Animals are becoming an increasingly bigger part of our lives, our inevitable loneliness. They complement our human or spiritual side that we are deprived of. – Can Batukan
“Why look at animals?” asks art critic John Berger. I would like to address this question by paraprashing it and asking instead, “why look at dead animals?” Extinct or rare animals are the most interesting objects of the camera of curiosities and natural history museums. Hiroshi Sugimoto focuses on the dioramas where animals are shown in their habitats. Lynn Savarese revitalizes taxidermied animals as heroes of a story. Humans and animals have equal value in Michael Ackerman’s photographs. Nobuyoshi Araki’s visual diaries contain stories on life and death. Nezaket Tekin creates utopist scenes using insects. Her other work also involves documenting dead animals.
The collision of image politics opens up an intriguing series of misrecognitions passed between the original photographer, Egyptian censorship formulas and the public audience.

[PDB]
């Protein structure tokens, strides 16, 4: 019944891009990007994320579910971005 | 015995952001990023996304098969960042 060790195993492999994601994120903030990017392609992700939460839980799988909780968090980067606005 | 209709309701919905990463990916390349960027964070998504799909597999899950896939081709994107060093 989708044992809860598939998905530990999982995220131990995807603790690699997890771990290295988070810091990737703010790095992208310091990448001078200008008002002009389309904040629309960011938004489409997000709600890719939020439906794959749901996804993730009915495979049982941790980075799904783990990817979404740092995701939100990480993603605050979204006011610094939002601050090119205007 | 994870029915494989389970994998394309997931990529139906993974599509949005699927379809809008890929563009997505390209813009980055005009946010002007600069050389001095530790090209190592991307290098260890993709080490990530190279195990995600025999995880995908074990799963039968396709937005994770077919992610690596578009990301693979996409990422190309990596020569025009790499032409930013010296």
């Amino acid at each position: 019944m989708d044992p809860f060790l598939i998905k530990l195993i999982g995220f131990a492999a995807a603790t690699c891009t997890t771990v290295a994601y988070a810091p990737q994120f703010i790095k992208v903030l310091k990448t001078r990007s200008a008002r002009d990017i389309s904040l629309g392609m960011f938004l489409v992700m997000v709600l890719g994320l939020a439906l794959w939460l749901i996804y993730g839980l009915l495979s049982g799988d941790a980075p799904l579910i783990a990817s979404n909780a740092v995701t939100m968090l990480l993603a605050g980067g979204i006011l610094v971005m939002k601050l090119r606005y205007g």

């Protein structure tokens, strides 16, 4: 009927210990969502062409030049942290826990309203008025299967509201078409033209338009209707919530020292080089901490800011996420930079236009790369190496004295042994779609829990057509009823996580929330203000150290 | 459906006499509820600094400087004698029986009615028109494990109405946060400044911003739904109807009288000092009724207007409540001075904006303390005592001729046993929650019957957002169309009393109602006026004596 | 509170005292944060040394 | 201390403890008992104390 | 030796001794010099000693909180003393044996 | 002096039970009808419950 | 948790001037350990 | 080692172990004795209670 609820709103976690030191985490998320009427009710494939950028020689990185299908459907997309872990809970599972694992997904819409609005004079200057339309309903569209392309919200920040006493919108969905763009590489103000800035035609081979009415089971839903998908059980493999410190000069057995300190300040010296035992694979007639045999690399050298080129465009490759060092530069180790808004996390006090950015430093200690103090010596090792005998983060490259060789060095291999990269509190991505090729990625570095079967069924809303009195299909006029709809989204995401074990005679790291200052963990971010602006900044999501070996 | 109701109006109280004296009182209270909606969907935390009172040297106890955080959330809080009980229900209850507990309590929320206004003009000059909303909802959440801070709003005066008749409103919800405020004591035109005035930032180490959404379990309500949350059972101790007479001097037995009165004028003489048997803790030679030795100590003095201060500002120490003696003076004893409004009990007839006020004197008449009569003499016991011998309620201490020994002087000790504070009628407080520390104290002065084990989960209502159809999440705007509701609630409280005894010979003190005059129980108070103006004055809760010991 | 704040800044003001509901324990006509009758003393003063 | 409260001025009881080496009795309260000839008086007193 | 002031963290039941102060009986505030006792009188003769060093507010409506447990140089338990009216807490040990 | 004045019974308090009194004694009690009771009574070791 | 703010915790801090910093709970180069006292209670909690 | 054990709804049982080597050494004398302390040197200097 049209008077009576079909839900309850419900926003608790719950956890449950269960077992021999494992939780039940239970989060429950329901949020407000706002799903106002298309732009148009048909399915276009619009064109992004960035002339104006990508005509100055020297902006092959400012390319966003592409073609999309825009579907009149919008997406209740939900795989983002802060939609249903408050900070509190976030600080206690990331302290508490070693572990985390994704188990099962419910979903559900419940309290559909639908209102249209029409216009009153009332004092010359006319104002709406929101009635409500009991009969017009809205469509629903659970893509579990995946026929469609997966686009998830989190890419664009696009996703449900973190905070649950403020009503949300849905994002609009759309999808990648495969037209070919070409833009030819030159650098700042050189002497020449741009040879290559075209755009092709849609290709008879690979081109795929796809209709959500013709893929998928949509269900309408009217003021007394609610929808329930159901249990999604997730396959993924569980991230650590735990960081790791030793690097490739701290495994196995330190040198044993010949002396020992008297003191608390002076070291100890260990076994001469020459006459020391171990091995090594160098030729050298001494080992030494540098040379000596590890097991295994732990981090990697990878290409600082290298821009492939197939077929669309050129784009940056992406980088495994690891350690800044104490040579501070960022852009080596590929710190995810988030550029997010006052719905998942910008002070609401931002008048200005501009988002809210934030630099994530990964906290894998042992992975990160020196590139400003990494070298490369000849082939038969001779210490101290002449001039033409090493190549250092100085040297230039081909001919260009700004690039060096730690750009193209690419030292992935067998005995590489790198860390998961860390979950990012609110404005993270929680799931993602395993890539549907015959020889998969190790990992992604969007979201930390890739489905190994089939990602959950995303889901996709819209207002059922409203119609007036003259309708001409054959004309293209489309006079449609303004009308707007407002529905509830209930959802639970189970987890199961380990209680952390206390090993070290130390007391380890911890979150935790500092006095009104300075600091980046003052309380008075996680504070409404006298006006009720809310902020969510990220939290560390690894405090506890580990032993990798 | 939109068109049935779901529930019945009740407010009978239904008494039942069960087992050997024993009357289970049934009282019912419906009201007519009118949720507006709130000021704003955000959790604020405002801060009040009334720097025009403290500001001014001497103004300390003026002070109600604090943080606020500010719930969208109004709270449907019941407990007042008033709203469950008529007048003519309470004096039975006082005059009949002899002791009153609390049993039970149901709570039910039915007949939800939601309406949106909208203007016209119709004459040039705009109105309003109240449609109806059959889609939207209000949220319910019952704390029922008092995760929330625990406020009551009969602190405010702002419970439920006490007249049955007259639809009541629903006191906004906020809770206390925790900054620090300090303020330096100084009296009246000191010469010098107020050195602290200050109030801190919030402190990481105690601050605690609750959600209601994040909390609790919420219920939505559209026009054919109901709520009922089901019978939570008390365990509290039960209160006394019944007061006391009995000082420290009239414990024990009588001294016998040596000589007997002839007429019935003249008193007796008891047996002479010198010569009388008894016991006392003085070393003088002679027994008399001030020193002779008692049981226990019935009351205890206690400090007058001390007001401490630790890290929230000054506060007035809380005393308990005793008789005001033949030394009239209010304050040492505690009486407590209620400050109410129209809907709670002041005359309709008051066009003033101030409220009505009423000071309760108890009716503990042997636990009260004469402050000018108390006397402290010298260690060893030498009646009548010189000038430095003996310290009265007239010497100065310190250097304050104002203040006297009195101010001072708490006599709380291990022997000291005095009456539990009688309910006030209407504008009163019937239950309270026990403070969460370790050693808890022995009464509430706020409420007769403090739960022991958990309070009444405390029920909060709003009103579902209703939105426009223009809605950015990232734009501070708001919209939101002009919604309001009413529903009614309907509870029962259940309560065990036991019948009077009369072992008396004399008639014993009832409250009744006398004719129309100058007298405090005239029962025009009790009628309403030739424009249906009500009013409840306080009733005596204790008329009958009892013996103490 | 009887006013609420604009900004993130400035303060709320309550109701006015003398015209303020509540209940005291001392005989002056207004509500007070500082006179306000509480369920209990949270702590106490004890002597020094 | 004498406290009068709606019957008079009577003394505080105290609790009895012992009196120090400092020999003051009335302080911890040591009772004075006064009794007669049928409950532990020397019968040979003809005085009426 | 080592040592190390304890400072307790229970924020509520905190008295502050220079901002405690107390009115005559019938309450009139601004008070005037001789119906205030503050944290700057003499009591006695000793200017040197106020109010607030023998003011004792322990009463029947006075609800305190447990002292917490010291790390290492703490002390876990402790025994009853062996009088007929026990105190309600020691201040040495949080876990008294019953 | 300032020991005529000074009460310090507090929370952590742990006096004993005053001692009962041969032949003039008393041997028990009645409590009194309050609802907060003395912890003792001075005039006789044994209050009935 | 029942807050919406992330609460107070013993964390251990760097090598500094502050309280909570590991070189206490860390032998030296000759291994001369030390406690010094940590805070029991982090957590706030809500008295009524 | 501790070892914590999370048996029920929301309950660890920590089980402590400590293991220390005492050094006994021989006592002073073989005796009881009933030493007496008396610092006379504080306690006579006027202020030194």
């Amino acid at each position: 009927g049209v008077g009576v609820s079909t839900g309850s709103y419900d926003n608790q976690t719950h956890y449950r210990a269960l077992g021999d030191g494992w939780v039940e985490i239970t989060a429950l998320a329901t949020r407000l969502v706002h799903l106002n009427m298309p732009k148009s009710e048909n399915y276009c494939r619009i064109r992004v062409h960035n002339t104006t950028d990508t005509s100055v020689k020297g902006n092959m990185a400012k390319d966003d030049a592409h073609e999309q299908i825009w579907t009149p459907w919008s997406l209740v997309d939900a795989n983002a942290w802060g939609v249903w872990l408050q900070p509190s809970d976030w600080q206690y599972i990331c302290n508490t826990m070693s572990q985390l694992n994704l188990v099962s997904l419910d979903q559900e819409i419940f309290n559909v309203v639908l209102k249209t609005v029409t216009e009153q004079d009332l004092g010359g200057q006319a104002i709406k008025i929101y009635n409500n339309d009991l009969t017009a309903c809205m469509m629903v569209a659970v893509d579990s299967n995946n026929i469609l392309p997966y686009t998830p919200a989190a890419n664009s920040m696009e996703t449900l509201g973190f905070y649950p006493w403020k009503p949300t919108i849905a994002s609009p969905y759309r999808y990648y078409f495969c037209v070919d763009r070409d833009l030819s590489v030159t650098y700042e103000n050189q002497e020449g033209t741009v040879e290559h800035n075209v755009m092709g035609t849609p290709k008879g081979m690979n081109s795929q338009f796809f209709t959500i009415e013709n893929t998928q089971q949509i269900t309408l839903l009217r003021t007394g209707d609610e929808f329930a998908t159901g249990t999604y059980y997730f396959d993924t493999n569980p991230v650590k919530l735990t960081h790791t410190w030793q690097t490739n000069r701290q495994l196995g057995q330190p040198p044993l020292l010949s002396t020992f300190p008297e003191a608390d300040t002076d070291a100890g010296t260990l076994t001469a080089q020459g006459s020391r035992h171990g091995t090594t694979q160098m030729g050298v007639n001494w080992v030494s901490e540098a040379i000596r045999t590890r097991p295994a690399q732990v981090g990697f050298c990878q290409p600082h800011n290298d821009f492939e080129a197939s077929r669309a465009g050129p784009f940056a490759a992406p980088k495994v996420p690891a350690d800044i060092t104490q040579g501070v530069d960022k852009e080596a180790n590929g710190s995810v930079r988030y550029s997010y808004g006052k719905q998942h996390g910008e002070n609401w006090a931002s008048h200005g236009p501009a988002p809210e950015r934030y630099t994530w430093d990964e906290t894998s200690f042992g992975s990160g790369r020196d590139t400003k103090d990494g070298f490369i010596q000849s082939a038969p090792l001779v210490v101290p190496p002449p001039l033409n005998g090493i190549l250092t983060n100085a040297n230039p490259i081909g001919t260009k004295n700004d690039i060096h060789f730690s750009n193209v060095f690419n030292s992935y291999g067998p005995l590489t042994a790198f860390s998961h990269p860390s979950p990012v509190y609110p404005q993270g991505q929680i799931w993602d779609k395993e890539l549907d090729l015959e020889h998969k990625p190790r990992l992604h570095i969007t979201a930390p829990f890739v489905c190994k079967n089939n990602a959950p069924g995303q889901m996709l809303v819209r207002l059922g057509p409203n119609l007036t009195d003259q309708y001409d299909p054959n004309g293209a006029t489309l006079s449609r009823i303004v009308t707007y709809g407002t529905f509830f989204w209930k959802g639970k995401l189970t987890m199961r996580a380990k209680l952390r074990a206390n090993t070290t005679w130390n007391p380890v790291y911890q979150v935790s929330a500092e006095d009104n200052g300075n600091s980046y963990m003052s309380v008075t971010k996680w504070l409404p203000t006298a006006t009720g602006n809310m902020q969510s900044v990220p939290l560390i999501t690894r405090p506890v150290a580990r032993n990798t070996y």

Parallax Error is a found photographic image collection scavenged from well-known art history publications in bookstores in Cairo between 2012 and 2014. What makes the series distinct are the forms and styles of censorship used on the original images ahead of sale and public distribution. The altered images involve some of the leading figures in the canon of Western photographic history and these respected photo works enter into a process of state censorship. This entails hand-painting each photograph, in each book edition, in order to obscure the full erotic effect of the object of desire, i.e. parts of the human body. The position of photography within Egypt and much of the Arab world is a contested one shaped by the visual formations of Orientalism created by the impact of European colonial empires in the region. This archival project examines the intersection of visual cultures embedded behind the series of photographic images that have been transformed through acts of censorship in Egypt. This frames how these doctored photographic images impose particular meanings on the original photographs and the potential merits, if any, of iconoclastic intervention. Parallax Error examines the political and aesthetic status of the image object in the transformation from the original photograph to censored image. The ink and paint marks on the surface of the photograph create a tension between the censorship act and its impact on the original. These hybrid images provide a political basis to rethink visual culture encounters in our interconnected and increasingly globalised contemporary image world.